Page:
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Virginia Bartels entertains and educates with historical context for current-day worship

By Prioleau Alexander

Saint James Church: Worshipping in the Presence of the Past: 1720-2020

By Virginia Brown Bartels

Softbound 376 pp.


(Dorrance Publishing Co., Pittsburgh, 2020)

A painting of Saint James Church, entitled "Sea Island Glory," by local artist Jim Booth, featured on the cover of the book.

In writing Saint James Church, the author sets out to tell the true story of the history, leadership, societal changes, growth and Christian accomplishments of St. James Church, one of Charleston’s oldest parishes located on James Island. She does so in spades.

The task Mrs. Bartels assigned to herself is epic, with 270 pages of content and another 90 pages of footnotes and addendums. Not only is it clearly a labor of love, it is told lovingly by an author committed to capturing the real and complete story of this historic church.

Particularly fascinating are the stories of St. James during the years of its founding, the Revolutionary War, the War Between the States, the Roaring 20s, the Great Depression, World War II and the church’s leadership role in the civil rights movement. Obviously these are the areas where Mrs. Bartels most clearly demonstrates her chops as a history sleuth, but it’s also where she demonstrates her skill at conveying facts via engaging and interesting stories.

The early days of Saint James Choir, whose members are discussed in the book.

Saint James Choir in April 2018 at the Evensong for Persecuted Christians.

Early in her book, Mrs. Bartels writes, “Charles Town and James Island were caught by surprise by a horrendous hurricane in September 1752, bringing a storm surge ten feet above average tides and swelling the creeks. Some city residents were up to their necks in churning water amid pieces of wrecked ships; others rode on a rooftop floating in the Cooper River. Fifteen people died during the hurricane, and additional deaths occurred on James Island and in Mt. Pleasant.”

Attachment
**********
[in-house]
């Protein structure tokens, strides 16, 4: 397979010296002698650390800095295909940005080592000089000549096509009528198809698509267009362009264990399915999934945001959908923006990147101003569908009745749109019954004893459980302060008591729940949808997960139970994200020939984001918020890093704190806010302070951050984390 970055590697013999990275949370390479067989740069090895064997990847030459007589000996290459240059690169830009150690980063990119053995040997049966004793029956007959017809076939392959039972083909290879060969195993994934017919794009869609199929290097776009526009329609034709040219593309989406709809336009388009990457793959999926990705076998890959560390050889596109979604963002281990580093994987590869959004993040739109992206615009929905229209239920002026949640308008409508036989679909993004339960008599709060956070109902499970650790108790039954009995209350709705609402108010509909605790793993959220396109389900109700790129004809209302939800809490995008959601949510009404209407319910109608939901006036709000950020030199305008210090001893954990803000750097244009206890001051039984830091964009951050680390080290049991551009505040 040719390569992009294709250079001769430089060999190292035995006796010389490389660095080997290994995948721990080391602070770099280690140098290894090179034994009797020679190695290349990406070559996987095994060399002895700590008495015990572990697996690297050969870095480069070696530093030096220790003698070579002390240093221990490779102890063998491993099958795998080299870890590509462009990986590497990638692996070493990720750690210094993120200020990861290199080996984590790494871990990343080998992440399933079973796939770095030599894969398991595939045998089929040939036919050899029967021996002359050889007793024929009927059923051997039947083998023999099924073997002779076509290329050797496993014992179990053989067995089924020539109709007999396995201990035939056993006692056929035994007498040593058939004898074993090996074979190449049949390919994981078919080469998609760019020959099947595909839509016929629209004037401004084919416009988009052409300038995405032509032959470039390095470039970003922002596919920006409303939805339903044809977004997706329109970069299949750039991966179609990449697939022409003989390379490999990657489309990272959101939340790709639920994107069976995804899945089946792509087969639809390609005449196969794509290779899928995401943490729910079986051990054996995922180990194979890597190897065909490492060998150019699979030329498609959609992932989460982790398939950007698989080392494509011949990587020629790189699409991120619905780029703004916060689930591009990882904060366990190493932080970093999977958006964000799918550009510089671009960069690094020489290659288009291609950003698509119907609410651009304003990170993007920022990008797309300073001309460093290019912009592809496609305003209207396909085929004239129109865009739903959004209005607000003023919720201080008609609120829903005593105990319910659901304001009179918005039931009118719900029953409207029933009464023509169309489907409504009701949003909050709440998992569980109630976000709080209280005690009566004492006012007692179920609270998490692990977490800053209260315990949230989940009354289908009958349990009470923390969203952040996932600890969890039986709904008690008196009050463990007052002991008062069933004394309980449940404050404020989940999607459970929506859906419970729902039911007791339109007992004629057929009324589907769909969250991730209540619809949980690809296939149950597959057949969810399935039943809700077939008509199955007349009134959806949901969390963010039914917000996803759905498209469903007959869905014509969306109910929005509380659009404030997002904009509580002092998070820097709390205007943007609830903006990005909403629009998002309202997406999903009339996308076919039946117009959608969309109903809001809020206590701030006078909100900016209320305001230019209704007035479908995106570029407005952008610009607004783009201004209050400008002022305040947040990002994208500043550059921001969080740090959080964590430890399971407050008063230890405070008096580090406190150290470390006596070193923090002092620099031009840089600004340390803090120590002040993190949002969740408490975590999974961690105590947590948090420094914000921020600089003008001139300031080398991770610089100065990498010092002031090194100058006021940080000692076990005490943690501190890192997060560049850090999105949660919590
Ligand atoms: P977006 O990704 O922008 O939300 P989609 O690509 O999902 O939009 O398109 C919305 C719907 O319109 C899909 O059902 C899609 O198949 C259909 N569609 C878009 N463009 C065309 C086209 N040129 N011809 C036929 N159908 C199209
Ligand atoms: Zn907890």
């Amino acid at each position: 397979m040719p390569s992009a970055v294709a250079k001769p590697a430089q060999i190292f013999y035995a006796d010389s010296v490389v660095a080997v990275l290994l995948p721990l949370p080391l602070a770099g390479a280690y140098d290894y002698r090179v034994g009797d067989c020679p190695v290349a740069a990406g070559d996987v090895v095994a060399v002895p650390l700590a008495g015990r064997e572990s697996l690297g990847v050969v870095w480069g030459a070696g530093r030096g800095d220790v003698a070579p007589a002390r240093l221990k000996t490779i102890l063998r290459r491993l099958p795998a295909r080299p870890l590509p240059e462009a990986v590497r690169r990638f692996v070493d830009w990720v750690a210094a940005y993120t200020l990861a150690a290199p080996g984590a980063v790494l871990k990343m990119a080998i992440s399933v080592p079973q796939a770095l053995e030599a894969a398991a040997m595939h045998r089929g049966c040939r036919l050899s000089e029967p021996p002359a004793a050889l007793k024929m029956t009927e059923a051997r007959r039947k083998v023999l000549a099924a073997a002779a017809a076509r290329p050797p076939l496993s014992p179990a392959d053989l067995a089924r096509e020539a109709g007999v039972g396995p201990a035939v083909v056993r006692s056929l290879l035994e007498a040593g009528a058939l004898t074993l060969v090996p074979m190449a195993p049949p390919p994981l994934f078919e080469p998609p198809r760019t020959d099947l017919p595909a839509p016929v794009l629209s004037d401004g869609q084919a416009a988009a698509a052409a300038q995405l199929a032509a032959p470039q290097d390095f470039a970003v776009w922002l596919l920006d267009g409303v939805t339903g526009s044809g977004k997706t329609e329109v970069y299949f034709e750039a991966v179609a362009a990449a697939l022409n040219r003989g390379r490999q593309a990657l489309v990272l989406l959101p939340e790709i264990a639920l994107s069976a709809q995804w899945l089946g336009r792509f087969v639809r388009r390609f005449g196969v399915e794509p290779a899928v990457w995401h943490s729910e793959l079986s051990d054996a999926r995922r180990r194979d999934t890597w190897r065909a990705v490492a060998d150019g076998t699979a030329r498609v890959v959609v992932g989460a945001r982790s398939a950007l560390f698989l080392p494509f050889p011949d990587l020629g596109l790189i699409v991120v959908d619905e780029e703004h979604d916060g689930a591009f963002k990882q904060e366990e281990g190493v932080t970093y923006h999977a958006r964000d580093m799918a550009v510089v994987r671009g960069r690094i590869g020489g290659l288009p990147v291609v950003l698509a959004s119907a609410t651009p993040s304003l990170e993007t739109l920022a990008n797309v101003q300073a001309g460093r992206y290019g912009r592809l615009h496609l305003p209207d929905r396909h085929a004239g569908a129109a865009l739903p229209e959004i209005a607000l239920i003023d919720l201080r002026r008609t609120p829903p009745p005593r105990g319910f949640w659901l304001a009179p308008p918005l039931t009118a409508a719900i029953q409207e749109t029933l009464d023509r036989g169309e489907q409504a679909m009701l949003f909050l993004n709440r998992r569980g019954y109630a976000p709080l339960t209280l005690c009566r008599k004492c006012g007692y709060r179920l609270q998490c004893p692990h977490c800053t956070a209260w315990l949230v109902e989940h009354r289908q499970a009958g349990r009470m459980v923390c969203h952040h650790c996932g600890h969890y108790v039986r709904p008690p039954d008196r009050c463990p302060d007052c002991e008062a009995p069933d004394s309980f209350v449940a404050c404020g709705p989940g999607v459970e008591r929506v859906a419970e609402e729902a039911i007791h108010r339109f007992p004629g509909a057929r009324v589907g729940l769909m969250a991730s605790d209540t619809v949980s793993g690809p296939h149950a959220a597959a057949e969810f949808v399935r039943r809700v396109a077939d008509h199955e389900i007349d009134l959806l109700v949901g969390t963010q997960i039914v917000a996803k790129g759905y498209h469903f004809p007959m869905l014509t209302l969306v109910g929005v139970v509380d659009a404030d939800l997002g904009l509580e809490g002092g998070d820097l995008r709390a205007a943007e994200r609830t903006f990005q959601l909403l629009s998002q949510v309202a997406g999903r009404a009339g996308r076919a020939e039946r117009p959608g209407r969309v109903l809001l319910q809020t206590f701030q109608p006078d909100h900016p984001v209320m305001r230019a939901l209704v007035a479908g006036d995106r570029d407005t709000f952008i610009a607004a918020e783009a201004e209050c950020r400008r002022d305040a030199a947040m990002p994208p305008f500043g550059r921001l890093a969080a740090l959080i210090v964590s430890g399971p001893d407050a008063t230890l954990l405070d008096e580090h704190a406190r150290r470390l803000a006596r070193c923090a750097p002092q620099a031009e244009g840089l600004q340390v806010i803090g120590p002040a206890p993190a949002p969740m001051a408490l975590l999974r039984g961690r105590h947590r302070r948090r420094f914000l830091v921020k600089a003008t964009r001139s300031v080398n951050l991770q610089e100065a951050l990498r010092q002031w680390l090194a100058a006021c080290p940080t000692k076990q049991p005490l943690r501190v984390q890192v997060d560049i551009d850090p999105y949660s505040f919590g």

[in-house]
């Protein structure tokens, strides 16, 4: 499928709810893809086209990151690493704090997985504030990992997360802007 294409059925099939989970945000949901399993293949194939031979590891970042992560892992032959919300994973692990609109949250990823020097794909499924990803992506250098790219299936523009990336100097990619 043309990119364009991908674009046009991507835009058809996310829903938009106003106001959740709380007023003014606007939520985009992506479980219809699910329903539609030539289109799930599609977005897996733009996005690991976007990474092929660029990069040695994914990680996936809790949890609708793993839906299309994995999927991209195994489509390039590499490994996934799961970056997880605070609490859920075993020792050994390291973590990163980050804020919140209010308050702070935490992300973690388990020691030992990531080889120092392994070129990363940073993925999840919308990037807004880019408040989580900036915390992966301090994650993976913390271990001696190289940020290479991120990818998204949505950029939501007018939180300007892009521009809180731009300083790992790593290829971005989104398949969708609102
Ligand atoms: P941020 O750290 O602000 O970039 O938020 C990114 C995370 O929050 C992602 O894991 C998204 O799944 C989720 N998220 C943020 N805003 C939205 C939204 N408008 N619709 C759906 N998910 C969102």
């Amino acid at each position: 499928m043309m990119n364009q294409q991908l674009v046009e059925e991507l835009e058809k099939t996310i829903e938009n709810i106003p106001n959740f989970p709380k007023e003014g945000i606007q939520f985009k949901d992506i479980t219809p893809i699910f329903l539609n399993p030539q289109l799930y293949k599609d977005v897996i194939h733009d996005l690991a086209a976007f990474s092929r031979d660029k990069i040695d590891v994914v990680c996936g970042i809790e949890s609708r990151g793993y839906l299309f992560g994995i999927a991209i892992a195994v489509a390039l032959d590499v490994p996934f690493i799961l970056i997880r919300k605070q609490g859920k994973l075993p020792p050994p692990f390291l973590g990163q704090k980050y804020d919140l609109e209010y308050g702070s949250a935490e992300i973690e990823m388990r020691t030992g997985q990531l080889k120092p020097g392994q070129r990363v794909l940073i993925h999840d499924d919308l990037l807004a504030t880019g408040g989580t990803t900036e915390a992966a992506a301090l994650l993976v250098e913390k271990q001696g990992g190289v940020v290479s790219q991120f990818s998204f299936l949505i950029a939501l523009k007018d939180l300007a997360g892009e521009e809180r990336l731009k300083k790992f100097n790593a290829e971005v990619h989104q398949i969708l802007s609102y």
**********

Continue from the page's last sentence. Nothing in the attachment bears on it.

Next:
The book includes many other fascinating facts that span decades of history:

  • Only five out of 23 Anglican priests stood by the crown during the Revolutionary War.

  • One of the church’s early leaders was castigated by those in his Presbyterian congregation for swearing, dancing and overimbibing … so he joined St. James, “where the strictures on social life were less exacting.”

  • In recording the congregants who served under the Stars and Bars, a Mr. William Hinson wrote in his manuscript a unique title for the war — stating that the names reflected the men who “enlisted on the side of Southern liberty in the war of 1861.”

  • And under the thumb of Reconstruction, the average pledge per communicant for the 43 diocesan churches was a mere 51 and a half cents.

The altar of Saint James decorated at Christmas (left) and the interior of the ministry chapel (right).

As the timeline draws closer to today, and more information is available, Mrs. Bartels expands her level of detail, increasing the appeal to a wider range of Anglicans. She offers an excellent explanation of the split from the National Episcopal Church and covers a variety of topics obviously dear to her heart: St. James’ mission work, youth programs, the parish cookbook and community outreach. All of these items could prove helpful to another church seeking fresh ideas.

I applaud Mrs. Bartels commitment to this project, which should serve as a roadmap for other writers who feel called to pursue such a literary adventure. We cannot help but offer the highest praise one Christian can bestow on another: Well done, good and faithful servant.

The book features an insert including art by locals and parishioners.


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